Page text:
• xwesxxwesx Fairbanks, AlaskaPosts: 8,269
    Yes, but they have to make something people really want to buy. Remember, they shut down a whole plant (that's a lot of savings!) when they scrapped the Ranger in North America.

    akirby has a point, for sure. There was a time when people liked small pickups because they recognized their utility and versatility. I think the market is itching for a good offering in this class, but are settling for compact/mid-size SUVs because there isn't anything compelling. Honda was on the right track with their Ridgeline, but the towing isn't good enough and the fuel economy stinks.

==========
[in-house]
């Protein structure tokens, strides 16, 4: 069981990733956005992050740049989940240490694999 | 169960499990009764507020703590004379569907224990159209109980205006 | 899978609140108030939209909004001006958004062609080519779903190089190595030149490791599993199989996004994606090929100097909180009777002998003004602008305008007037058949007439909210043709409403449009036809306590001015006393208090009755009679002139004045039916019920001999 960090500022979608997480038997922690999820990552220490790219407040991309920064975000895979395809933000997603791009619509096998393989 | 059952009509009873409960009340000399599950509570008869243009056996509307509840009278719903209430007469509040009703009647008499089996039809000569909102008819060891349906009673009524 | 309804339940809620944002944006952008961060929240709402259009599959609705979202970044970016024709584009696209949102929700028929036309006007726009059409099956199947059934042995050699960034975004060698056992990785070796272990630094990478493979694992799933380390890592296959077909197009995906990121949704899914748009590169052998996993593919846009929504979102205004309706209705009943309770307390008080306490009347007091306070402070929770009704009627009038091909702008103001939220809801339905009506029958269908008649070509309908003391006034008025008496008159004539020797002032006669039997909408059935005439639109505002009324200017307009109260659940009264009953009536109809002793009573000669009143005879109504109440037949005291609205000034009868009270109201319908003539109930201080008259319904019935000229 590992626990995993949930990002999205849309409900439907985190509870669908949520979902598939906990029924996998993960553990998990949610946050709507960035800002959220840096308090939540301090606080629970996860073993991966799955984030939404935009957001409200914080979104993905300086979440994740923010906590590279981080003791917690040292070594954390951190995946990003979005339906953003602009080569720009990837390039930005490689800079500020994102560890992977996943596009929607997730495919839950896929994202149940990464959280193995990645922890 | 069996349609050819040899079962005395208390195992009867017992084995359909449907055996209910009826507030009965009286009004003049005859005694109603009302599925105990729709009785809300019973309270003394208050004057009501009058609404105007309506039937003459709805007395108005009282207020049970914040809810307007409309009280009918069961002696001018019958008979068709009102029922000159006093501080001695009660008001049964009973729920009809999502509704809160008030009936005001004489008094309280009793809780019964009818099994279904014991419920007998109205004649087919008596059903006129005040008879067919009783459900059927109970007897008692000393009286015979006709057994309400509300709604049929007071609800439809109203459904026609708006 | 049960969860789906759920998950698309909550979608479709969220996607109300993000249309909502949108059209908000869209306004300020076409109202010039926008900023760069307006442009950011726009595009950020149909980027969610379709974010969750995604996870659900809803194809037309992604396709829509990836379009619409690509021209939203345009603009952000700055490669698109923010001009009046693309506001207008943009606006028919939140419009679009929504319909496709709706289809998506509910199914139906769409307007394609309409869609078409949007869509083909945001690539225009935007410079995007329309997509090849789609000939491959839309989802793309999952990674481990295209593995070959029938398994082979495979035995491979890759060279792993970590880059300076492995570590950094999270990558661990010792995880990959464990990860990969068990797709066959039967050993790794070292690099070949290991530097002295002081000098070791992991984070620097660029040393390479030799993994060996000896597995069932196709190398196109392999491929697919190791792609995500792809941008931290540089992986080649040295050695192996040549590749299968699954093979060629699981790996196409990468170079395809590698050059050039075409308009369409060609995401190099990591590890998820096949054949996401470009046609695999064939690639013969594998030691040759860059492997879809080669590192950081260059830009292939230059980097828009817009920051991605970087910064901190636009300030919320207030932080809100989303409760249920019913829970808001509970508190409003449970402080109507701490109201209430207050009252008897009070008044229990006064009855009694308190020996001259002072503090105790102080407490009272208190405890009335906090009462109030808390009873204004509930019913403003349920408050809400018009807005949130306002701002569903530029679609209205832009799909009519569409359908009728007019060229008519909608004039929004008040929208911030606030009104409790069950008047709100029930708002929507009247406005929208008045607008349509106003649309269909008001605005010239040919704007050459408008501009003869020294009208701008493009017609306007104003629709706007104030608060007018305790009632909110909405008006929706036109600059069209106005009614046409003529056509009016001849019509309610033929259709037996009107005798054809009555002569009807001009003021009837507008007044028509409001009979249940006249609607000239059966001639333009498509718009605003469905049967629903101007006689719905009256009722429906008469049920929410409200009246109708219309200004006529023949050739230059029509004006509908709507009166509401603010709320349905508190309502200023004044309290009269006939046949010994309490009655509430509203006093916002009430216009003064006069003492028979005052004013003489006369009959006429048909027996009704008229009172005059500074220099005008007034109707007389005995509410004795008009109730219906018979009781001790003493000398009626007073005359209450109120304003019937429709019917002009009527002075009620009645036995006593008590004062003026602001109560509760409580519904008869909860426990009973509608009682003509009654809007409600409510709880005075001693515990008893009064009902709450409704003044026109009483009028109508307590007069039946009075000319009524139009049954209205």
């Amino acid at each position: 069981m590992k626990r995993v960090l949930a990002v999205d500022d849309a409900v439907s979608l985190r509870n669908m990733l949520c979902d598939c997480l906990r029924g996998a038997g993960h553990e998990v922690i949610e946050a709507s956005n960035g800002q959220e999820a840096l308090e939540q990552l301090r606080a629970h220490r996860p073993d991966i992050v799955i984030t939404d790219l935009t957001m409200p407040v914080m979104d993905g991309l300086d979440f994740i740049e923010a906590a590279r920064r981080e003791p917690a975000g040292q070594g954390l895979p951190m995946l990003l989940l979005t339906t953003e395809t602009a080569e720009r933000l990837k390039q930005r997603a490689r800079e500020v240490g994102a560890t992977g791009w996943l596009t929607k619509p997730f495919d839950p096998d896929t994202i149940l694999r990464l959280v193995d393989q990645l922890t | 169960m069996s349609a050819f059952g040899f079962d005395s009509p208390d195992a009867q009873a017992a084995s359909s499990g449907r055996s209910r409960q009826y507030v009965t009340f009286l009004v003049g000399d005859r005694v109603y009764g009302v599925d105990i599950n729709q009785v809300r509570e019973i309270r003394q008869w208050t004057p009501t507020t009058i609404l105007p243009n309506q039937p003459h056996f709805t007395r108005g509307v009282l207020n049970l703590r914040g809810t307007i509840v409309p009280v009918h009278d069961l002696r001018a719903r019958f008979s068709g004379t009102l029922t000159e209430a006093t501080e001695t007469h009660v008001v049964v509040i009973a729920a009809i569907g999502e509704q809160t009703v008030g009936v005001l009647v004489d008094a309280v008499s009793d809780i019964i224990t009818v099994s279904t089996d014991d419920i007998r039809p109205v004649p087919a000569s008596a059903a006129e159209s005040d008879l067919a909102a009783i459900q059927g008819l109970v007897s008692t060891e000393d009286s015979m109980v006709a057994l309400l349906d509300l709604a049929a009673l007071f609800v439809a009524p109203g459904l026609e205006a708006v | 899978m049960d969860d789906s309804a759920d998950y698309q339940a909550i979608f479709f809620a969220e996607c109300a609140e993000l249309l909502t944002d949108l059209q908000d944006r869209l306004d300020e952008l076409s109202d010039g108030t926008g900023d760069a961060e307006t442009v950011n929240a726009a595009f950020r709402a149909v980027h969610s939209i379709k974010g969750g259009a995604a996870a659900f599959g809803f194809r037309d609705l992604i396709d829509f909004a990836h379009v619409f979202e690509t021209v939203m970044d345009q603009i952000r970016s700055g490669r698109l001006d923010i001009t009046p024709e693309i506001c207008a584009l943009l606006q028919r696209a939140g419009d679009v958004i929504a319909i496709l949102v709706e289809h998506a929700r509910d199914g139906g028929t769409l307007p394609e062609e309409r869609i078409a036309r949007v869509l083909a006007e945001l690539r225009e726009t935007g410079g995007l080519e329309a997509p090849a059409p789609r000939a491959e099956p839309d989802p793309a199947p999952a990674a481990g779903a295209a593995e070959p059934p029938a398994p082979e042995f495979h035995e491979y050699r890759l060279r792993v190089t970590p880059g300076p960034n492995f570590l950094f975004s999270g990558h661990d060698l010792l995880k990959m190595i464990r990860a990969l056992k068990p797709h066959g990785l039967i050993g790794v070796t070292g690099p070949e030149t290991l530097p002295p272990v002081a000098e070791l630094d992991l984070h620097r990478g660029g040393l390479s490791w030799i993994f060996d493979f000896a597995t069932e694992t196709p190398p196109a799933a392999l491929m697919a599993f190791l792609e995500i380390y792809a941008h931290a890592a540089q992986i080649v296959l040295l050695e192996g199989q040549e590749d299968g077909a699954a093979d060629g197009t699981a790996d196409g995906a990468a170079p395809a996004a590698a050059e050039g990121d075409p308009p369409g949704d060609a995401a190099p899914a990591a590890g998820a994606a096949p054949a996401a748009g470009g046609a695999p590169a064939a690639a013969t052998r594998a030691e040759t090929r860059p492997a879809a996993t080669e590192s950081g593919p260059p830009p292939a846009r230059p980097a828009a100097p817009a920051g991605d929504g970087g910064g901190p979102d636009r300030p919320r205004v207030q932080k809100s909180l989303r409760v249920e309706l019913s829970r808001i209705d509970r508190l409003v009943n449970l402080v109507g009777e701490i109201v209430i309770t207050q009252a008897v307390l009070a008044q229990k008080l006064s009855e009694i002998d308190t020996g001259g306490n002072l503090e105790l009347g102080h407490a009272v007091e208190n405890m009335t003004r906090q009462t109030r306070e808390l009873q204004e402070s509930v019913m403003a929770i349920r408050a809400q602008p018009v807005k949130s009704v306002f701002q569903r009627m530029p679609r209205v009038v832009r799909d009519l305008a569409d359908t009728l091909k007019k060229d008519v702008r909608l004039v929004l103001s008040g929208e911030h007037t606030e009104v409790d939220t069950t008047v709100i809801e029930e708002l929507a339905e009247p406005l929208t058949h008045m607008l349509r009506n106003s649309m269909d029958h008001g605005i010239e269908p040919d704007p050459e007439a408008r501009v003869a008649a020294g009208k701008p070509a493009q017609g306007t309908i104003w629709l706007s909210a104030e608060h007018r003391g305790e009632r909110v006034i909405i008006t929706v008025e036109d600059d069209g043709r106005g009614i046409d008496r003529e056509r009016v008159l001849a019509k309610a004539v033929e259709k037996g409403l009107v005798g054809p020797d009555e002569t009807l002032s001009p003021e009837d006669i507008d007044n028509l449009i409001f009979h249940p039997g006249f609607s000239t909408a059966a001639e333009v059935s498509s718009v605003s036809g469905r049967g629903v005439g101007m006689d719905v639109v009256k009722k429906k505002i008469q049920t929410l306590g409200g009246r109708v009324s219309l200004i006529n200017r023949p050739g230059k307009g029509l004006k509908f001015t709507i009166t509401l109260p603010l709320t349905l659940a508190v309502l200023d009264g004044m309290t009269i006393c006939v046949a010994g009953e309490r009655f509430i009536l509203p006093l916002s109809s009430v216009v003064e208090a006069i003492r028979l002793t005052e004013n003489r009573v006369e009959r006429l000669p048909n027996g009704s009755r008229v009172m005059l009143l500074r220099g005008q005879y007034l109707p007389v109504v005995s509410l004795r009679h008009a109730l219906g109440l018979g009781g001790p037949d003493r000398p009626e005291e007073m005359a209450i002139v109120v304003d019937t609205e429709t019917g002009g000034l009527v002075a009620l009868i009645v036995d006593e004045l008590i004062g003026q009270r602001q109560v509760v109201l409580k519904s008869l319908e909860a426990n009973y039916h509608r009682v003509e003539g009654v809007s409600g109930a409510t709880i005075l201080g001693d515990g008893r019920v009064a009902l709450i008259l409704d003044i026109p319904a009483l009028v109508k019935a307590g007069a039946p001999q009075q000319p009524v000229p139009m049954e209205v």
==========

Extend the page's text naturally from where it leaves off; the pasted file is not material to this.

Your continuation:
Get a midsize, four-door pickup with a 5'+ bed, add a solid 6,500# towing capacity, AWD optional, average FE of 25+, and priced in the 20s, and it would sell very well I think.
  • Stever@EdmundsStever@Edmunds YooperlandPosts: 38,968
    I guess it's too much to hope that Ford would let the Aussies build a third generation Ranger to US specs and ship 'em here. They seem to still be selling well there though. We came really close to buying a Courier back in the day.